I am learning Python, and I have no prior experience of any language. I am switching career.
I want to know if math is required to learn programming for web dev.
Maths for web dev? You don’t need any maths beyond what you’ll learn in junior school:
Basic Boolean logic
That’s it. You’ll mostly be wrangling interfaces and/or api/DB plumbing. Making things testable and repeatable. Reliable. Etc.
In my experience most programmers are useless at maths. Mathematicians and programmers are mostly separate populations and it’s relatively rare to find a solid programmer that’s also a solid mathematician or vice versa: totally different set of aesthetic preferences.
Meanwhile you will find plenty of programmers that skim a book on graph theory and think they know something. Or mathematicians that write crap matlab code and say they can programme.
Also, knowing math will make you think about how you could solve the problem, while everyone else's first reaction is "there is probably already a library for that". And there usually already is a library that does a similar enough thing.
Therefore, knowing math will leave you endlessly frustrated, because the kinds of tasks you would like to do are exactly the kinds of tasks you shouldn't be doing.
In general, nothing more than grade school math is needed to learn web development. Obviously, if your developing a statistical healthcare application you’ll need more math skills, but for most websites and web applications all you need is basic math skills.
Indeed, I've seldom needed more than GCSE math (level of a 16 year old in the UK) in fact I can think of only a handful of times I've needed A-Level equivalent math (on notable occasion was solar insolation calculations).
It's just not a big issue in the life of a typical enterprise developer.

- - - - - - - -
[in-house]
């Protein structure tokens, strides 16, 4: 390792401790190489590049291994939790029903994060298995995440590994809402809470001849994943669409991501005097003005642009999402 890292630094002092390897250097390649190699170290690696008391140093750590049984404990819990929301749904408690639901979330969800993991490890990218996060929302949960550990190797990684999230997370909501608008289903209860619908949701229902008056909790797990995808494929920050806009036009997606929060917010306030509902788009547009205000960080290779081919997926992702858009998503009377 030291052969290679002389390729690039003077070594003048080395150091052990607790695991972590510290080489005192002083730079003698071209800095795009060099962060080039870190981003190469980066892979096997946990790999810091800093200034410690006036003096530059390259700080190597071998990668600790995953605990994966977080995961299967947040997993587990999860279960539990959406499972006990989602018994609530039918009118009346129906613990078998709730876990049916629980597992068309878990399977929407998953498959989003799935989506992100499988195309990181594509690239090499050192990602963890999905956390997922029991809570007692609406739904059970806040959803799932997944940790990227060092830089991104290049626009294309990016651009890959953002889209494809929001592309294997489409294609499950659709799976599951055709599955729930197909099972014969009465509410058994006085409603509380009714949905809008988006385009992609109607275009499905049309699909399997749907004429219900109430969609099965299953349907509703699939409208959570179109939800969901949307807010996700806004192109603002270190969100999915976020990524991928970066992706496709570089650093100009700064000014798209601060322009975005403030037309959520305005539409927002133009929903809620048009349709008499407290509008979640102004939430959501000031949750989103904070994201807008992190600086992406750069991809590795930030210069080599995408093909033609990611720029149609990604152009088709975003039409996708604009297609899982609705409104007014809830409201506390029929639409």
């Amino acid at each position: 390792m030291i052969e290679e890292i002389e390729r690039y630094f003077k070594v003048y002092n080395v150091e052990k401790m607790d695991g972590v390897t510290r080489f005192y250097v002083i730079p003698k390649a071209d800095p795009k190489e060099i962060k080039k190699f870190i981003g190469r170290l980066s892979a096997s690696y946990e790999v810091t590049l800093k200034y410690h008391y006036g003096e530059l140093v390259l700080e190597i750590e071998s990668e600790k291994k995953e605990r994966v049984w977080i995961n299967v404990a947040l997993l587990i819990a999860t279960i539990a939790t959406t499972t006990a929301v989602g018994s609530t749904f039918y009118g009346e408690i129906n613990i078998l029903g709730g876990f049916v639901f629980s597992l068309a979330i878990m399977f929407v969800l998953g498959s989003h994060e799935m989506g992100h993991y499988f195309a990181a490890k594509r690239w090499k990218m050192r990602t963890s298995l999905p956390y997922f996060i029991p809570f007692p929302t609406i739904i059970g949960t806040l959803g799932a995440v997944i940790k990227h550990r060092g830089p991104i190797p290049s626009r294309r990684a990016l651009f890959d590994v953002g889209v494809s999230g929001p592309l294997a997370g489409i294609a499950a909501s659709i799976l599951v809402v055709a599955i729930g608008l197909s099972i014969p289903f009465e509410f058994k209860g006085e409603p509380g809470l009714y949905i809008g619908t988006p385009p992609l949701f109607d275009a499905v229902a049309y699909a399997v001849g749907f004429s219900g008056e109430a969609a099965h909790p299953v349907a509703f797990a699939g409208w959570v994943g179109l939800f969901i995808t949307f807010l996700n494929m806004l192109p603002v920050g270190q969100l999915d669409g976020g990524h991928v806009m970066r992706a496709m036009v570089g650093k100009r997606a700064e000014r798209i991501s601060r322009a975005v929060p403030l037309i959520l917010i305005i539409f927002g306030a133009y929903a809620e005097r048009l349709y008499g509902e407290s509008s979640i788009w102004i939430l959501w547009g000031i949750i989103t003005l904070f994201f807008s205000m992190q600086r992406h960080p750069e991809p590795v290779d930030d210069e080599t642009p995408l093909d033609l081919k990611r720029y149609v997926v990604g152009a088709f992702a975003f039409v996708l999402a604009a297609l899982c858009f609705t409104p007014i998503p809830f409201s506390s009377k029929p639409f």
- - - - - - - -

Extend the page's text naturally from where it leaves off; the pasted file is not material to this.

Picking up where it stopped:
Cliff Notes: Learn Math, I didn't, but still can do dev work, but I really regret it.
I know almost nothing, really. I stopped taking math classes around 16/17 years old, I just wasn't able to grasp it and gave up.
Double majored at Uni in CS & Geography which allowed me to pass over all the mathematical CS courses. If you can't substitute out the math heavy papers with papers from another course, over your whole `X` years studying, then you better upskill as best as you can or it will be tough going.
But here I am in a dev job, that I got because it's hard to find geographers who can code, with my biggest regret being that I did not get enough of a mathematical understanding earlier on. It is such a useful and universal skill, it is a pity not to be confident in applying it. But the best thing is that if you work with a solid team you will have people around you to fill in your weaknesses, and you can fill in theirs.
You can get by without it, if you find a niche you can specialize in where coders are hard to come by, but you will find yourself really needing it and having to pass work on to someone else or finding some library.
I would learn the basics in a few fields that they don't generally cover in high school: graph theory, number theory, set theory, statistics, and calculus. Just getting a few of the basic ideas from each of those in your tool kit will make it easier to think about certain classes of problems. Plus, you'll have a better idea where to look for an answer when you hit a problem that requires you to go deeper.